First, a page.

The King and Krusty Slug It Out

NEW YORK In one of the new ads from MDC’s Crispin Porter + Bogusky that cross-promotes Burger King and The Simpsons Movie, the character of the King gets into a donnybrook with Krusty the Clown. In the end the King triumphs and the Burger King logo is shown. But the logo almost didn’t make it into the spot.

As originally conceived, the spot was just going to be an anti-Whopper commercial from Krusty the Clown. “It’s his [Krusty’s] way of trying to negatively say, ‘Don’t buy a Whopper,’ but they’re all reasons you would buy one,” said Rob Reilly, vp, cd at Crispin in Miami.

“There was a little worry that we wouldn’t get credit for this without the Burger King logo,” he said. Ultimately, Gracie Films, the animators of the television show as well as this spot, added the logo without being asked to and everyone liked the results, said Reilly.

In the spot, Krusty, everyone’s favorite dissolute TV clown, tries to discourage viewers from eating a Whopper in favor of his deep-fried Krusty Burger. The clown makes a direct appeal by noting that not only is he behind on his alimony payments but also has been reduced to wearing paper bags for shoes. When the King character arrives and offers Krusty a Whopper, Krusty punches the King in the face. The King, after falling down, rises and proceeds to knock out Krusty.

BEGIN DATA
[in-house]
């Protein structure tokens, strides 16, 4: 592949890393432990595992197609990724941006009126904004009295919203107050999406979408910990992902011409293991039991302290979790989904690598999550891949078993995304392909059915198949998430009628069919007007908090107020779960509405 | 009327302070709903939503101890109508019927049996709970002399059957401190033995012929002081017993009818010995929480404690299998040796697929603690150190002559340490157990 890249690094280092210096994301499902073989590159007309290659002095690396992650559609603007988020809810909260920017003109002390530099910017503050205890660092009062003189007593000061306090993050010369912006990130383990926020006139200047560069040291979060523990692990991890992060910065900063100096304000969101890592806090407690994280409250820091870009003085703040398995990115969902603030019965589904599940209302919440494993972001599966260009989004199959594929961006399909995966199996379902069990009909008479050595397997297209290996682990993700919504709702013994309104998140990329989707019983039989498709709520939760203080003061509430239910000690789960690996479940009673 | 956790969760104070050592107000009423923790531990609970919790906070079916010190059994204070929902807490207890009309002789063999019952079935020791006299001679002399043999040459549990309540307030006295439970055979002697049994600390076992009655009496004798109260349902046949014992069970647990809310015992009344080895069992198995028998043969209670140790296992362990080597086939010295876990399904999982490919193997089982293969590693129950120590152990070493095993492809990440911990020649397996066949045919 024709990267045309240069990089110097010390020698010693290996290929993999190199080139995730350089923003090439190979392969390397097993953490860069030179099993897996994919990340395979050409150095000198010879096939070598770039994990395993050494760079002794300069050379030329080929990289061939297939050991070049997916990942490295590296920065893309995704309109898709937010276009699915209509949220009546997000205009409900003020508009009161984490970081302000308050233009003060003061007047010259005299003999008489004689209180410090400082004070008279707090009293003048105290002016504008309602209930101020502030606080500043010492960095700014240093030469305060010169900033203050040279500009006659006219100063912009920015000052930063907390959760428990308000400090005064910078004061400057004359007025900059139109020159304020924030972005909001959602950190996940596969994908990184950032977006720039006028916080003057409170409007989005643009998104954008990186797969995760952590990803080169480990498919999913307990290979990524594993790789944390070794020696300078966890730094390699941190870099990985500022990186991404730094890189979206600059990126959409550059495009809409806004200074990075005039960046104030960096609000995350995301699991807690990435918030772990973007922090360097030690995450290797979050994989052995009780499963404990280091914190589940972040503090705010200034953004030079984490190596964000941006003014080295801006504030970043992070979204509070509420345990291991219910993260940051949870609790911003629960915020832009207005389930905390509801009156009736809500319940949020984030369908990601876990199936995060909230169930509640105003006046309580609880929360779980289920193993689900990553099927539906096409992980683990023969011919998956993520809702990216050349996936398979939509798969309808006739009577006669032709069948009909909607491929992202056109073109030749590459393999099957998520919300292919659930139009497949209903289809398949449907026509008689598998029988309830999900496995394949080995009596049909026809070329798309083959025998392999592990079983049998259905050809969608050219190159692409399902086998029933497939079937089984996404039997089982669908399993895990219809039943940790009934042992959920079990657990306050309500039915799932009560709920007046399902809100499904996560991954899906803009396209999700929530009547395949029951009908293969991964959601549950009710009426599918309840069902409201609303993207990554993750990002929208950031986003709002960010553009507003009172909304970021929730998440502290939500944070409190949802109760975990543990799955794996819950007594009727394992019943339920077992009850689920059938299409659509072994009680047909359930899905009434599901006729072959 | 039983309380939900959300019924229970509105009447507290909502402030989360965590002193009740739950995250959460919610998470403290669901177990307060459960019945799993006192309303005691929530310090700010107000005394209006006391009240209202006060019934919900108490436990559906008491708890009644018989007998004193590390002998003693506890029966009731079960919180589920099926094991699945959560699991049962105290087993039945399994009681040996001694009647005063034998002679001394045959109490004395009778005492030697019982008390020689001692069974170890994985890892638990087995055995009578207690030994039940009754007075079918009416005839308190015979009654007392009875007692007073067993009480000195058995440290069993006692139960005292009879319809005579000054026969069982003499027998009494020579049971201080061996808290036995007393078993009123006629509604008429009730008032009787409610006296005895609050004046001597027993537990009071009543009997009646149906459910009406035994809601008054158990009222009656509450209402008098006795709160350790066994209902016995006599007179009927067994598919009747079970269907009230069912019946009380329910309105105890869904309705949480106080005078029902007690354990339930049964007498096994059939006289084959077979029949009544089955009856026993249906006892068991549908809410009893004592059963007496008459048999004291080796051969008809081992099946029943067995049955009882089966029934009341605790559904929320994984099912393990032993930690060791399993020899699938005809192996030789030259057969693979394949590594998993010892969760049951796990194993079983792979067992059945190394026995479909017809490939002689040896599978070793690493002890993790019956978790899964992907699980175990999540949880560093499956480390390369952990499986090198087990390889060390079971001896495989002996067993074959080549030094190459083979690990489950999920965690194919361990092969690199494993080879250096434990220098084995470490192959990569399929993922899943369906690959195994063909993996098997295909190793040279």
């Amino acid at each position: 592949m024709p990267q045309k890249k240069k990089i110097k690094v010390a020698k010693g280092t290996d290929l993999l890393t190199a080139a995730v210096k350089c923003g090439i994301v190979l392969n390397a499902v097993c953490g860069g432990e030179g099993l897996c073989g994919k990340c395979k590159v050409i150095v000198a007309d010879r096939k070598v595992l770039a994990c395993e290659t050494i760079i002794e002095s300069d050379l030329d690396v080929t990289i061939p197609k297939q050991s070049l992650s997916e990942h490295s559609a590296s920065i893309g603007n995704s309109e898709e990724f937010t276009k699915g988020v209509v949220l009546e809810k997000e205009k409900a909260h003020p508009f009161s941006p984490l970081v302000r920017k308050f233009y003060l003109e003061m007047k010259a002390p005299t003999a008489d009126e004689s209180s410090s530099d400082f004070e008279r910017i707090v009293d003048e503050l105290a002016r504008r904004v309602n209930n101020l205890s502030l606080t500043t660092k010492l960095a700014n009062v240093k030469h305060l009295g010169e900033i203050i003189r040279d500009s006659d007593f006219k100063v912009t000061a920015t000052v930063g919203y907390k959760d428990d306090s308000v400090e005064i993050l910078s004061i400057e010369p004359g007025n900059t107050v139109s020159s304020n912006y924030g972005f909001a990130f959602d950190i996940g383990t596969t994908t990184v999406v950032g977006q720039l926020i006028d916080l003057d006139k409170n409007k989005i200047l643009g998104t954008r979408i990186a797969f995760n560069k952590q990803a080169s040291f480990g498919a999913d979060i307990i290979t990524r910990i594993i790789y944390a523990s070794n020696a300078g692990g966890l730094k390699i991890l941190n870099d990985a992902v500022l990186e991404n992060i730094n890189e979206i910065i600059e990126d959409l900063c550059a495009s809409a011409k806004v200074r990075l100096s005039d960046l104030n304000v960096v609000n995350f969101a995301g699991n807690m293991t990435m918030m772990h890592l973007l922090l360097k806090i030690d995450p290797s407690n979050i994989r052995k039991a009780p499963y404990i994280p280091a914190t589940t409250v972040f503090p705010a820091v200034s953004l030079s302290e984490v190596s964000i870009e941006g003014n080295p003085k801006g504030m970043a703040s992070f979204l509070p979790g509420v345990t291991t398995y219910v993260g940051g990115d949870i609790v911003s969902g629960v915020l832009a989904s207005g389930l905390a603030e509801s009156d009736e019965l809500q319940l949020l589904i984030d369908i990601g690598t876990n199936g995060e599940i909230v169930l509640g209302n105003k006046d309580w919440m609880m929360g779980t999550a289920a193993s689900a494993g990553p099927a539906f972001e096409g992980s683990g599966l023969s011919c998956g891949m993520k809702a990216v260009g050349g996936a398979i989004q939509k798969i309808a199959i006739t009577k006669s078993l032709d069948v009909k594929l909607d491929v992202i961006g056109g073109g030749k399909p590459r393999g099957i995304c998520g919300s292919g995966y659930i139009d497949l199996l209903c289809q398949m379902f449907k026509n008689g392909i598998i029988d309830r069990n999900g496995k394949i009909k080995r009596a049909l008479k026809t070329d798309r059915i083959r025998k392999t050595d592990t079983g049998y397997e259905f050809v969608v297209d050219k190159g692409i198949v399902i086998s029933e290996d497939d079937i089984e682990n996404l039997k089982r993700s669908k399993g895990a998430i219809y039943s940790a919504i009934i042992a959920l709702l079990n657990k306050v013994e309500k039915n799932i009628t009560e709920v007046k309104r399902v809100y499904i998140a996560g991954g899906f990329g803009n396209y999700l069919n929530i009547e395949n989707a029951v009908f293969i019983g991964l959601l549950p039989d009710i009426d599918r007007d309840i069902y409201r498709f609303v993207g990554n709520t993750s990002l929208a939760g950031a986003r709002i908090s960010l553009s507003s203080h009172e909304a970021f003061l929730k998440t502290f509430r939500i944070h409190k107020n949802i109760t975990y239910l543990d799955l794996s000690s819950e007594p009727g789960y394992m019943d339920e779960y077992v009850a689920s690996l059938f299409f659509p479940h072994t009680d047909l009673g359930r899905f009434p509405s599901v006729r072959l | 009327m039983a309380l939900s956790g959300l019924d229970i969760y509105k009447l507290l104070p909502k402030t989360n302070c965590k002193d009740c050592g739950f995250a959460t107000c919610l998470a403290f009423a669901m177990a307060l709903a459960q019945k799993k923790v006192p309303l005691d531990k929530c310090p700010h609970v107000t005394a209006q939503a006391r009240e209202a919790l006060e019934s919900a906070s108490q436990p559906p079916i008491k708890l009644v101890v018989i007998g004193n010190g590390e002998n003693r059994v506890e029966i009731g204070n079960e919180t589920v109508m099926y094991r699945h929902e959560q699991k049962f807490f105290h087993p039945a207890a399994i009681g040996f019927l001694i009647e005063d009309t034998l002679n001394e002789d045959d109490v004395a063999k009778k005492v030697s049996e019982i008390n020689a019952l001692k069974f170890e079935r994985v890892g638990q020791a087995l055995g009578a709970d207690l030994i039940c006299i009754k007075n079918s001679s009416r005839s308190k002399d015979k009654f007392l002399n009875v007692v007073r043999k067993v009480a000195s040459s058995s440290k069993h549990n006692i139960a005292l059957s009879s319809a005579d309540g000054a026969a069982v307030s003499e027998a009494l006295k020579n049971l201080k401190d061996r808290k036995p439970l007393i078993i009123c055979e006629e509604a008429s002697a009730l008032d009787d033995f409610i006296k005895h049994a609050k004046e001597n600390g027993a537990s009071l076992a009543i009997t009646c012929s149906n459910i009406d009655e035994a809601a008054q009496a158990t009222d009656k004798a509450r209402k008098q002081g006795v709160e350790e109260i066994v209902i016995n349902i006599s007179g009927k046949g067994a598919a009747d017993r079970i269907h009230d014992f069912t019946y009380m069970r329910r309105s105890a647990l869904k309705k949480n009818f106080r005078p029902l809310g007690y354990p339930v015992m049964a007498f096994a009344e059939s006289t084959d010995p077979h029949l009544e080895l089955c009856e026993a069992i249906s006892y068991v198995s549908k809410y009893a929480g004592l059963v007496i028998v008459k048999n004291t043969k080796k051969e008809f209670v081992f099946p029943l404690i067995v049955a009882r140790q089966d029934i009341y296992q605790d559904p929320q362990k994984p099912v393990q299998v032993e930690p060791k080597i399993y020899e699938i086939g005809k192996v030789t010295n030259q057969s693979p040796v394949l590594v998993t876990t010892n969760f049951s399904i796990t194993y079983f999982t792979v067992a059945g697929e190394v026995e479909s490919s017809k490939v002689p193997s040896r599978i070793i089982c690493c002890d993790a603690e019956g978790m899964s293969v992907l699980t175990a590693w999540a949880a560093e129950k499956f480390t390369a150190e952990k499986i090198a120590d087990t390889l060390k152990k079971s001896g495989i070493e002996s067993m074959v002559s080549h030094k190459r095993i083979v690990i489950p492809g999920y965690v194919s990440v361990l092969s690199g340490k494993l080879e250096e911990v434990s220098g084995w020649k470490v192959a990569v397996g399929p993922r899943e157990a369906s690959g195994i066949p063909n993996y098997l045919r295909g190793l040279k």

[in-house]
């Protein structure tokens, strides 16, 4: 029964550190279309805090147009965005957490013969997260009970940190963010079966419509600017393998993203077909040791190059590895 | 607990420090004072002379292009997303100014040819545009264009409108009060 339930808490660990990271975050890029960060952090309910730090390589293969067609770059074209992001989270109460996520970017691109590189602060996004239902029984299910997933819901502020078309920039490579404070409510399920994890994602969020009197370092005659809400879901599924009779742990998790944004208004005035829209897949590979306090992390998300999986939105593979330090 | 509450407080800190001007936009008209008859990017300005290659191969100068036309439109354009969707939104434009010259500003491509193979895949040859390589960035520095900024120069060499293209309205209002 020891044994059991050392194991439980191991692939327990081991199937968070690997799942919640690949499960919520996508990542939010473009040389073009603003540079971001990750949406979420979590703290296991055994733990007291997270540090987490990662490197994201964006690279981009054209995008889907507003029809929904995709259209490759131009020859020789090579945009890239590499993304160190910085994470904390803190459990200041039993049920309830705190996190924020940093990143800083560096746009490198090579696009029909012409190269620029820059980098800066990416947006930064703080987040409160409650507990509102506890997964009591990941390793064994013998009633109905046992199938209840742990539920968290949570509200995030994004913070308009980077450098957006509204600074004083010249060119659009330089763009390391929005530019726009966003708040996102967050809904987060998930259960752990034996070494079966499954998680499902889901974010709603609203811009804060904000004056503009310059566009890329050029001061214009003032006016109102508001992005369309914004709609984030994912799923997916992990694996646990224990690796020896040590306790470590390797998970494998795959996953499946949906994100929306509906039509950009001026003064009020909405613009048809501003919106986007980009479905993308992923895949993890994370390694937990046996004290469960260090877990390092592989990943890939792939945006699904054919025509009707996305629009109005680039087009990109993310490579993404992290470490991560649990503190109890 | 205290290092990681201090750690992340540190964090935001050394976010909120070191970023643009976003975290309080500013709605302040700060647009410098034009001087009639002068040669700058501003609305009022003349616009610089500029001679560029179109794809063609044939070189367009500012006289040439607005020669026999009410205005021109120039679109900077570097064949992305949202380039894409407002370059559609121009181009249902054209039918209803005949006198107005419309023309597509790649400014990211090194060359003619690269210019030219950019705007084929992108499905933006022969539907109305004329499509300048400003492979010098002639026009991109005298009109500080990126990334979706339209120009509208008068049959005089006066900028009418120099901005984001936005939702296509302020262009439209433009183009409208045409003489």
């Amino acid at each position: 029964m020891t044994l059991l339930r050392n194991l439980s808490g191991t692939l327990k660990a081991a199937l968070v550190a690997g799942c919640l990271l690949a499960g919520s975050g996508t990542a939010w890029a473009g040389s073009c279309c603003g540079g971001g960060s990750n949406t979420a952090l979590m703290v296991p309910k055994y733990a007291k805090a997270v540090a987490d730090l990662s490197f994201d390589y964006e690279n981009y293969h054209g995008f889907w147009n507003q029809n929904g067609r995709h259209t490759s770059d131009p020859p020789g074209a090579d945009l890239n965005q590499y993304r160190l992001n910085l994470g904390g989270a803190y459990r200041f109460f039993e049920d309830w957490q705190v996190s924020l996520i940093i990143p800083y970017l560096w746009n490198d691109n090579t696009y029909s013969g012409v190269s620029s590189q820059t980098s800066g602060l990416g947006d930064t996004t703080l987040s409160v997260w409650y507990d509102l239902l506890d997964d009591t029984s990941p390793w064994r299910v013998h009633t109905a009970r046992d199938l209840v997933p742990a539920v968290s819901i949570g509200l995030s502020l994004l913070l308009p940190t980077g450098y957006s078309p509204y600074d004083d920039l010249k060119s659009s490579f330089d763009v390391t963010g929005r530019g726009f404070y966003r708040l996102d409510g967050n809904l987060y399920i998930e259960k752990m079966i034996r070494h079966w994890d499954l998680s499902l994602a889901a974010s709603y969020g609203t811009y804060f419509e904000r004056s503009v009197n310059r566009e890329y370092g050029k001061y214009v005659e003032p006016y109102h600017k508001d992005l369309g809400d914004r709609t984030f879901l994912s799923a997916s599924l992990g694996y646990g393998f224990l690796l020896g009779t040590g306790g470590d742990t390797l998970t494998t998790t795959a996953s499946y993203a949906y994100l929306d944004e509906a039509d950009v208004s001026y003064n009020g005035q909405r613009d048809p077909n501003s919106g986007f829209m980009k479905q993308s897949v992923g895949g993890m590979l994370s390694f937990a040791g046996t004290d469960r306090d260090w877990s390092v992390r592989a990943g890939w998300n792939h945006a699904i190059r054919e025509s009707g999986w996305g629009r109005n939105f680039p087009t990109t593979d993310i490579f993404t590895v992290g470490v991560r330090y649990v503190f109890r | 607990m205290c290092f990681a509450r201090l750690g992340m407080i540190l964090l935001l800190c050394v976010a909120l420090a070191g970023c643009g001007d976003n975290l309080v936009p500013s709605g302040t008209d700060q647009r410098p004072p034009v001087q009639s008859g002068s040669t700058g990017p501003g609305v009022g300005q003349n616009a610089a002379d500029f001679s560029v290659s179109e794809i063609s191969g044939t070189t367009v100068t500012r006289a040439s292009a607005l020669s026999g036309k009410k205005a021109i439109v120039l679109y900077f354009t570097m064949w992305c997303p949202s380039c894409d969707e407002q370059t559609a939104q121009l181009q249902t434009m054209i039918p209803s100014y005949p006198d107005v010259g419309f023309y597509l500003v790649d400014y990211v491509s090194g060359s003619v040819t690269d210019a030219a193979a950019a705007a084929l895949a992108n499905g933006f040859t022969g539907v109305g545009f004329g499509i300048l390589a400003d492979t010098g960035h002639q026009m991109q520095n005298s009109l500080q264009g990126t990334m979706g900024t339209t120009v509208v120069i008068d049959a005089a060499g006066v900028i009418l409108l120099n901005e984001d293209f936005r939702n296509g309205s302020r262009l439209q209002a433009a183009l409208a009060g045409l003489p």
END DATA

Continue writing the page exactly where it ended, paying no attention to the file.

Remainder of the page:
There are a total of four TV spots (all animated by Gracie Films), two radio commercials, in-store promotions and Web banners, and the work drives traffic to the Web site After uploading their image, users can then use the online store to buy their Simpsons image on T-shirts, mugs, hats and aprons.

By doing so, Crispin continues its push to get consumers to pay for what are essentially advertisements, which it accomplished with its trio of Xbox 360 video games for Burger King last year. The games won a Titanium Lion at this year’s Cannes.

“How do we get a little more ingrained other than sponsoring the movie?” asked Reilly. “By getting the Simpsons characters to acknowledge Burger King.”

Reilly knew that having a Burger King character, even if animated and interacting with the over-the-top world of the Simpsons, punch another character was going to be controversial. “The marketing team projected that Krusty would be the one that would be the most talked about,” he said.